The tragic experience of sight, sound, and symbol uncovers “truth,” or more accurately, attunes humanity in such a way as to enhance its receptivity to a new form of fundamental intuitive knowledge, which is revealed within a collective psychical-physiological moment of supreme clarity. The truths of tragedy are never purely theoretical in nature, that is, formable truths with the undisputed veracity to serve as rigid “eternal” principles for a system of knowledge. Rather, these truths emerge from an intuitive capacity within humanity, facilitating the recognition and understanding of life’s “ultimate situations,” i.e., the acknowledgment that such phenomena as death, suffering, fear, and fragility cannot be surmounted, for these conditions alone guarantee the possibility of revealing the authentic meaning of human life and freedom.
Tragedy’s authentic influence is expressed within this communal, non-dogmatic, philosophical approach to art as a legitimate form of existential inquiry, which is to suggest that it is the experience of art that defines the essence of both the artist and spectator, situating them in a relation to truth’s uncovering. This important concern with “spectatorship” is expressed within the modern films of Pier Paolo Pasolini and Derek Jarman. As opposed to predicating their films on the axiomatic conception of truth, offering up rigid and absolute solutions to life’s most complex problems, they instill within the spectator a reverence for truth conceived as an ever-changing, communicable phenomenon, i.e., a living expression of the universality of humanity’s Being. Recognizing that only in connection with the Being of Others are we truly living and fulfilling life, both filmmakers demonstrate an acute awareness of the importance of interplay between art (film), artist, and spectator. They envisage communicability and discourse as essential elements to the understanding of art, truth, and the awareness of human essence.
Pasolini’s films are often categorized as works of “neo-realism.” We experience the visceral immediacy of his inventive storytelling as it unfolds within an experimental, narrative framework. Conversely, Jarman, whose more adventurous works embrace the spontaneity of the creative moment, is perhaps best described as a flamboyant “expressionist”. Although their filmic styles differ, the method by which they approach aesthetics and life remains strikingly similar. Working to modify the dominant Western attitude toward truth and reawakening the mythic sense of wonder at the vast complexities of existence, their films call us to enact our lives philosophically. Their works often focus on the many problems engendered by “theoretical optimism,” which is humanity’s overconfidence in the ability of ratio-scientific-logic to categorically explain the world, e.g., the blight of political absolutism and the tyrannical victimization of the marginalized, disenfranchised segments of the populous. Tracing the innumerable, distressing social conditions, which haunt our experience of freedom, to the negative influence of rationalism, both filmmakers portray the search for, and reclamation of, authentic Selfhood within a harsh and segmented world where human identity is lost amid gender-metaphors and asymmetrical struggles for power.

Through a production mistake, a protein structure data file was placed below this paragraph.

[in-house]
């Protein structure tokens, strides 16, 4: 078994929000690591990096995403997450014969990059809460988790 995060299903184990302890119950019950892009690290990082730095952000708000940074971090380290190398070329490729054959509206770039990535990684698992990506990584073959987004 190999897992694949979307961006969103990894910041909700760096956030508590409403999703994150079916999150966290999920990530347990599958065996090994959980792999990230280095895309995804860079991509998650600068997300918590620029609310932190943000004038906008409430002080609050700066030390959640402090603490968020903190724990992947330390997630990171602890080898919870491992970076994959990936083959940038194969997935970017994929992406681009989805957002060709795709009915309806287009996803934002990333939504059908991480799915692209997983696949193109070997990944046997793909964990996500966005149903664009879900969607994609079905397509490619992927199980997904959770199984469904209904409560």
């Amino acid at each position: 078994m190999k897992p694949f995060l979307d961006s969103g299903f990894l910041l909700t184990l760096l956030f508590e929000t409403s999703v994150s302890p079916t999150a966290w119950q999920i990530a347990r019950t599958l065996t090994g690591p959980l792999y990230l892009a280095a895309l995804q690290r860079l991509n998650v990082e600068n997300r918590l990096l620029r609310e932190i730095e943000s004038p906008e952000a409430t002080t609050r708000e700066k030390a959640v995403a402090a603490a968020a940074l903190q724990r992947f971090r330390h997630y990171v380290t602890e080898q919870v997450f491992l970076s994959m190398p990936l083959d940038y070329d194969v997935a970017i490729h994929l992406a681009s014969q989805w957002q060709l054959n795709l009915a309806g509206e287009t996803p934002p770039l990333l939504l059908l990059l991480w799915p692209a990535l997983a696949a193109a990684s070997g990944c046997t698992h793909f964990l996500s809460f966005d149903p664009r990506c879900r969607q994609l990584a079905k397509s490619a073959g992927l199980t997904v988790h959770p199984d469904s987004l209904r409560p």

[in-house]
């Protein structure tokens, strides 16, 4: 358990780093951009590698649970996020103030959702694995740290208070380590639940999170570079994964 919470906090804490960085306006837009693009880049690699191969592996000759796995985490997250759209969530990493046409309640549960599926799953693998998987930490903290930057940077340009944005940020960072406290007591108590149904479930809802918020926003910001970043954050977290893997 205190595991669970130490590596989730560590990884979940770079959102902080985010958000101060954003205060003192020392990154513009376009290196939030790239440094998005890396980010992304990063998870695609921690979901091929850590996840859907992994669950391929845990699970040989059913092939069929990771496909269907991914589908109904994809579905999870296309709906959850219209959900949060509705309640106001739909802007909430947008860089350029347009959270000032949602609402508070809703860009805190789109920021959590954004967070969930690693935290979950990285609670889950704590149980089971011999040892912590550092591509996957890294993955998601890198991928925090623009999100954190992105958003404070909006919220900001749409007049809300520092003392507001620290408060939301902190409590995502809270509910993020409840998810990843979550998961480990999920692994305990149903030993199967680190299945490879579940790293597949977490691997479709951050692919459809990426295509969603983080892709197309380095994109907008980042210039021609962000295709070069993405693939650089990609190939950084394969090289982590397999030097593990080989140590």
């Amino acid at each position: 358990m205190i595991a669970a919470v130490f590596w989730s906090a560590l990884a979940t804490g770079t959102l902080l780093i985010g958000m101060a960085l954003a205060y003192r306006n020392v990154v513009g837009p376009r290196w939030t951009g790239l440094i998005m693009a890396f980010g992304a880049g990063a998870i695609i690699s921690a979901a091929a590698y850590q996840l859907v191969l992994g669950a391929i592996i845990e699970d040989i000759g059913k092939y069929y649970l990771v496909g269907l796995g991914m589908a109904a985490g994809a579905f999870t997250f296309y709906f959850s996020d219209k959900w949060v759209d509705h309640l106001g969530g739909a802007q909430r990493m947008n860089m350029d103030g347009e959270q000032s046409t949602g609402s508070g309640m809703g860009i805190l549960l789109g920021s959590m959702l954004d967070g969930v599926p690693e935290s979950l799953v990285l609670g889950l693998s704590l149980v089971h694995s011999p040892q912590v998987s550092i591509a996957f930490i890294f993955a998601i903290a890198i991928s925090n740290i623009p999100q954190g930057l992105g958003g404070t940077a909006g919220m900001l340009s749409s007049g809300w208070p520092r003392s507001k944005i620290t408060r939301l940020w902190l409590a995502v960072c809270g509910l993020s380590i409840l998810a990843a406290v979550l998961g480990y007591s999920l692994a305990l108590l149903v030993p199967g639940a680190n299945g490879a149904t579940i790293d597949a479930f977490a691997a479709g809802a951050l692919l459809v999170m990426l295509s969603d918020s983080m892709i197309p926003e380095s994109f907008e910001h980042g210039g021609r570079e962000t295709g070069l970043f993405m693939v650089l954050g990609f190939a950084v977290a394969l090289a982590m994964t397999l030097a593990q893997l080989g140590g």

Most filmmakers are oblivious to the important role of the spectator within the process of art. In rare instances when a filmmaker does consider the audience, more often than not, that filmmaker wrongly interprets the artist’s role as one whose duty it is to think for the viewer. Before clicking off one frame, most directors know exactly what their film will say and where it will transport the viewer emotionally and psychologically. Hence, the spectator becomes a mere “thing,” an impersonal entity to be manipulated, denied participation in, and access to, the opening of truth within the genuine experience of film, which is the aesthetic dialogue growing out of the philosophic relationship of artist and spectator – the true spectacle of cinema. When reading our own history within the greater context of the historicity of humanity as a whole, we come to understand that truth is never found in the isolation of a solipsistic moment, within the interiority of a closed individuated, consciousness – Truth happens only as a result of our worldly communications!
Philosophical analysis is demanding. It is never simply a process of question-and-answer. First, it requires the identification and diagnosis of a problem. Next, it requires reflection on the most effective way in which to address the problem. Finally, it requires asking the appropriate questions. Authentic thinking is a careful and thorough methodological process of arduous reflection. When thinking philosophically, we simultaneously discern and clarify the problems while perfecting the line of inquiry we follow in search of answers.
With such understanding, we must be highly skeptical of the filmmaker who believes to have categorically answered the questions that first gave rise to the film. In such instances, we are right to ask with skeptical concern: Around what conception of truth is the film organized? Is the film asking the “right” questions, the important questions, those concerned with value, morality, human worth, aesthetics, and secular spirituality in an era descrying the fall of onto-theology? These are philosophical matters, the type of quandaries that elude easy answers and defy complete explanations, the very problems that push hard against the limits of our understanding and drive us to the periphery of the circle of knowledge, the point at which “hard” logic annihilates itself.